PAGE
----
File photo of a B.C. Wildfire

Province has acted on 92% of wildfire, flood response recommendations

Ninety-nine of the 108 recommendations made in the Abbott-Chapman report have been acted on

The B.C. government says it has addressed all but nine recommendations made in an external report that looked into how the province could have been better prepared after the devastating 2017 wildfire and flood season.

Ninety-nine of the 108 recommendations made in the report have been acted on, Forest Minister Doug Donaldson said in the province’s second progress update on its action plan for responding to natural disasters Thursday.

Of the remaining nine, four require further analysis and discussion, the update said, and five are being addressed using alternative approaches.

In 2017, 1.2 million hectares of forest burned, displacing more than 65,000 residents during the longest state of emergency in B.C.’s history. The annual total cost of wildfire and flood response was close to $650 million.

“We were all aware of the risk of catastrophic wildfires leading up to 2017, but at that time, not enough work was done to prepare people and communities,” Donaldson said.

ALSO READ: Universities in B.C., Alberta to study mental and physical health of wildfire crews

In December that year, the province launched an independent review of its response, to be led by George Abbott, a former Liberal cabinet minister, and Maureen Chapman, hereditary chief of Skawahlook First Nation in the Fraser Valley.

The report, released last year, made it clear that the province needed to improve how it prevents, prepares for, responds to and recovers from wildfires and floods, George Abbott said in the news release.

“Chief Maureen Chapman and I spent months travelling around the province last year in the wake of the 2017 wildfire and freshet seasons,” Abbott said in a statement.

“We listened very closely to the concerns of many individuals and communities who were directly affected by those catastrophic events.”

The province said next steps include new emergency management legislation and a climate preparedness strategy.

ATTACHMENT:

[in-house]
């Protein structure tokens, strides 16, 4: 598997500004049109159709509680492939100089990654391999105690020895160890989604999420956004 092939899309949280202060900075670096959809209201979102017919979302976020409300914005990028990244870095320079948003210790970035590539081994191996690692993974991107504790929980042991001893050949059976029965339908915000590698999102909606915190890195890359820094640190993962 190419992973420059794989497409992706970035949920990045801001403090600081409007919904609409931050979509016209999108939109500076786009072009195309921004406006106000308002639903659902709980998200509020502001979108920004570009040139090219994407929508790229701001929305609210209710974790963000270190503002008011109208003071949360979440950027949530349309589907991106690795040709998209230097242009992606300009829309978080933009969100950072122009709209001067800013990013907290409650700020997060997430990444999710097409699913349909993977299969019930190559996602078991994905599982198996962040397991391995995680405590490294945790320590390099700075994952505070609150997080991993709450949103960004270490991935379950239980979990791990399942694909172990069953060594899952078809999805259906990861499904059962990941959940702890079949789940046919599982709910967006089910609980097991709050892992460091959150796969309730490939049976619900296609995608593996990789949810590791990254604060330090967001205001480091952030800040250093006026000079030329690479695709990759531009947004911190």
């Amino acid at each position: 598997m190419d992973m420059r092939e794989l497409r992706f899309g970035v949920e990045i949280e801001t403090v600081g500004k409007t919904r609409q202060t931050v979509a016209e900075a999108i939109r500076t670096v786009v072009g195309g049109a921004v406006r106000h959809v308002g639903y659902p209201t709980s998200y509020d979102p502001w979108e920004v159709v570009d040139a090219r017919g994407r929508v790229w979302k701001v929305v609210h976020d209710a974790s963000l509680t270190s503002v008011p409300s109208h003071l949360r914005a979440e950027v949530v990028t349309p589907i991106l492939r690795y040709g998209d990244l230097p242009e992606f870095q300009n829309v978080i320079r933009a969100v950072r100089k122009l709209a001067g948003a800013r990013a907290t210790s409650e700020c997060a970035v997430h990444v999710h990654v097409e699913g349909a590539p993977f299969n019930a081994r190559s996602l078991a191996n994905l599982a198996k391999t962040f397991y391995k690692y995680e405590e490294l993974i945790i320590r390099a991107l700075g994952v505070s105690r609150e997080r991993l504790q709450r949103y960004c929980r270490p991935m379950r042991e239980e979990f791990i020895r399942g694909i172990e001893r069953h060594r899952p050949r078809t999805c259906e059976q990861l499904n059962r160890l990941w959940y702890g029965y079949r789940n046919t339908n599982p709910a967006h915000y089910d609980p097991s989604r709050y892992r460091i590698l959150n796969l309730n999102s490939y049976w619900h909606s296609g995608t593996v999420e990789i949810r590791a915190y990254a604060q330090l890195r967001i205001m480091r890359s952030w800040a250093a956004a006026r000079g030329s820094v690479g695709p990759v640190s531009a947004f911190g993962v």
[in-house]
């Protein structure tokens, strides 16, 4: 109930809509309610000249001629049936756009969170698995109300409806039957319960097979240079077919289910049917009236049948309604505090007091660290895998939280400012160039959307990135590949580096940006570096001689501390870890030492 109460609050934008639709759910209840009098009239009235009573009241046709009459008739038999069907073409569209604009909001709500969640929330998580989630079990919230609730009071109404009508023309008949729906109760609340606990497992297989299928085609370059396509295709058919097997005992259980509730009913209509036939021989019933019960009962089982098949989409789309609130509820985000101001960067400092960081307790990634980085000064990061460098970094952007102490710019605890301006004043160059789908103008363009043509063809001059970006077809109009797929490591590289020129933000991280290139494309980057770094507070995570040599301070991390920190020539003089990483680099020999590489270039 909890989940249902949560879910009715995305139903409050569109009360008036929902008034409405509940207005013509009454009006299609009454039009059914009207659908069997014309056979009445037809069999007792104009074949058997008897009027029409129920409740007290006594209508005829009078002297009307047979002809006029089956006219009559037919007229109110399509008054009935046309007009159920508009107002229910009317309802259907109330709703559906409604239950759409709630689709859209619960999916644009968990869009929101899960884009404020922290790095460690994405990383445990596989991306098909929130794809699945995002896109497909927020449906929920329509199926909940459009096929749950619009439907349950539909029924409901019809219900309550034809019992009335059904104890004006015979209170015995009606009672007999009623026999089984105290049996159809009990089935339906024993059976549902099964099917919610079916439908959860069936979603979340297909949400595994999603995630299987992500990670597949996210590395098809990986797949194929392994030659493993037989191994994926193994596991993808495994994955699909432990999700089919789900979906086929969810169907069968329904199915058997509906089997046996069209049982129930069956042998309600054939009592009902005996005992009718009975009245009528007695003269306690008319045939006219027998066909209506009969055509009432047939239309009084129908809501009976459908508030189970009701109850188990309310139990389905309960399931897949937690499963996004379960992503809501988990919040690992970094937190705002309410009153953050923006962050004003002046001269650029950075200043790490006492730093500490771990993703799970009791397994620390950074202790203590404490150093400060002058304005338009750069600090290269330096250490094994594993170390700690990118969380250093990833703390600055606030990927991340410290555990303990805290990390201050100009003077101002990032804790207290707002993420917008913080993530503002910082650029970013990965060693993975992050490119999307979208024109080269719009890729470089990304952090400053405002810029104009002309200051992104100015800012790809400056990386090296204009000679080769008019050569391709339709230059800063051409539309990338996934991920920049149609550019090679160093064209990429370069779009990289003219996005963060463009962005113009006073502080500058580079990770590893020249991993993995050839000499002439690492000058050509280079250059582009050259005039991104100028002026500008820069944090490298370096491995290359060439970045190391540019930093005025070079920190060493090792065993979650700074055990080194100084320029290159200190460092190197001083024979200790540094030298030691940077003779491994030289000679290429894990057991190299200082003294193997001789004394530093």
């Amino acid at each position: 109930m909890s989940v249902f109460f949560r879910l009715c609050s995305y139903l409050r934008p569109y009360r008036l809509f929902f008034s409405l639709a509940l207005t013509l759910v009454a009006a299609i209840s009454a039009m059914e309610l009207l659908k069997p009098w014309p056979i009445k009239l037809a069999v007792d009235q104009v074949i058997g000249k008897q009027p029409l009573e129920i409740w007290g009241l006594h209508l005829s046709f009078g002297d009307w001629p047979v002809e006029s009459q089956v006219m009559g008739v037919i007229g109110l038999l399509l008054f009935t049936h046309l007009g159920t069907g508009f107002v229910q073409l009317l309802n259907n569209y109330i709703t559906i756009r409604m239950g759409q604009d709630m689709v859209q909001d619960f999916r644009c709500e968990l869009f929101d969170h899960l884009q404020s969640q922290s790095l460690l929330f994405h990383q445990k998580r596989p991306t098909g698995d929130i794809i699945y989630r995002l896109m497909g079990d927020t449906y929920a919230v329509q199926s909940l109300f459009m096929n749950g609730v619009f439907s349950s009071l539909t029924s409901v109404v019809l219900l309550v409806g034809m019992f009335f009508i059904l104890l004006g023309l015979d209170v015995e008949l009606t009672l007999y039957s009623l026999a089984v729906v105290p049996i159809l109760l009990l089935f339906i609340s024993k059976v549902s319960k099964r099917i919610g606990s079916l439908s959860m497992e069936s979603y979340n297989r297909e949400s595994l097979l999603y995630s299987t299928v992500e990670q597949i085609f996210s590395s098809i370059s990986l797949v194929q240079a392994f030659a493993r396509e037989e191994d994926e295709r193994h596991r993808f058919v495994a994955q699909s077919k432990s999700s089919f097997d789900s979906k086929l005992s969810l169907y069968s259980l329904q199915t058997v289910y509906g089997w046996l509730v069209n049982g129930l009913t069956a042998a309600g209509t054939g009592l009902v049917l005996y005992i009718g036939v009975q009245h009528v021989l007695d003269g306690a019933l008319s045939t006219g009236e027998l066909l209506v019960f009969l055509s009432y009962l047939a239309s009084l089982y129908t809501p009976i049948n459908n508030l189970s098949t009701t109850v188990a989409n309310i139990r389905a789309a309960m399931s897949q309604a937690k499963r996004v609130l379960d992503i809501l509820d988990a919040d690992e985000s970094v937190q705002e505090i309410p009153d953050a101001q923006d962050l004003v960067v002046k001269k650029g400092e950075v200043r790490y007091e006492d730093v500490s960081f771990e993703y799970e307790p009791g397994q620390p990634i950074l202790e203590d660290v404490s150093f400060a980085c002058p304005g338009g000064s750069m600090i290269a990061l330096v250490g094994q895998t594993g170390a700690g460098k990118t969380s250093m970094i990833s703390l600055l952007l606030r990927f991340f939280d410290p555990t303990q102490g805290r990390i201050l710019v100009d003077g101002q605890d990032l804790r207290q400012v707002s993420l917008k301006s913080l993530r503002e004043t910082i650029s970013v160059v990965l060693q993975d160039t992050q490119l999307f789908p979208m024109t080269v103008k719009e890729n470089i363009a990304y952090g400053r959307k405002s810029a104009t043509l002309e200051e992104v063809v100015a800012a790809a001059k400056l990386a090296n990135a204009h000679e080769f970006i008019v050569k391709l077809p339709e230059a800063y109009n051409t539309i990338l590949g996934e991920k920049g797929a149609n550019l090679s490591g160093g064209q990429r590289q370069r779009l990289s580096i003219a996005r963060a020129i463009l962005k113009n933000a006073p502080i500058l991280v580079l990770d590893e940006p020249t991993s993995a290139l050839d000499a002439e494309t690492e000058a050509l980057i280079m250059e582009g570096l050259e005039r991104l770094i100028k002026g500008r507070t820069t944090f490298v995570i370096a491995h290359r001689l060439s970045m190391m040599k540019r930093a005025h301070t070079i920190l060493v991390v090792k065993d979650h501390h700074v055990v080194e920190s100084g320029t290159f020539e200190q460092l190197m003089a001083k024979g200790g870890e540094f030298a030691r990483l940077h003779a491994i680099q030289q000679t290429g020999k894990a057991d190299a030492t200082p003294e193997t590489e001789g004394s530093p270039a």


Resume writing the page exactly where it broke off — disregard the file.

READ MORE: B.C. to overhaul emergency procedures for wildfires, floods


@ashwadhwani
ashley.wadhwani@bpdigital.ca

Like us on Facebook and follow us on Twitter.

Get local stories you won't find anywhere else right to your inbox.
Sign up here

Just Posted

WildSafeBC hires new co-ordinator for Cariboo region

Mareike Moore said the main message is keeping wildlife wild, communities safe

CITY HALL: Investing in our transition strategy

City council news from Mayor Bob Simpson

Family bond strengthened through mask-making

A B.C. Indigenous youth is making face masks for firefighters after having made some for family

Indigenous company to launch First Nations banking app

A national release of the OneFeather APP anticipated no later than this summer

FOREST INK: Ithaka Institute in Switzerland continues with biochar research

My experience to date with biochar was mainly its use as a… Continue reading

VIDEO: A Vancouver Island black bear takes weekend nap in eagle tree

Videos captured by Terry Eissfeldt shows the bear arriving Saturday night and sleeping in on Sunday

George Floyd asphyxiated by sustained pressure: family autopsy

Death sparked a wave of protests across the U.S. and abroad

COVID-19: B.C. commercial landlords can’t evict if they decline rent assistance

Emergency order ‘incentive’ for federal program, Carole James says

Investigators probe death of CN employee at Surrey rail yard

Transportation Safety Board is investigating an ‘occurrence that took place during switching operations’

Trans Mountain starts B.C. leg of pipeline twinning project

Mostly finished in Alberta, Burnaby terminal expanding

NDP getting COVID-19 wage subsidy ‘indirectly,’ B.C. Liberal leader says

Andrew Wilkinson says he’s heard no concerns from public

Love flourishes at Peace Arch Park, but COVID-19 concerns loom

South Surrey park becomes only place for international couples to meet

Most Read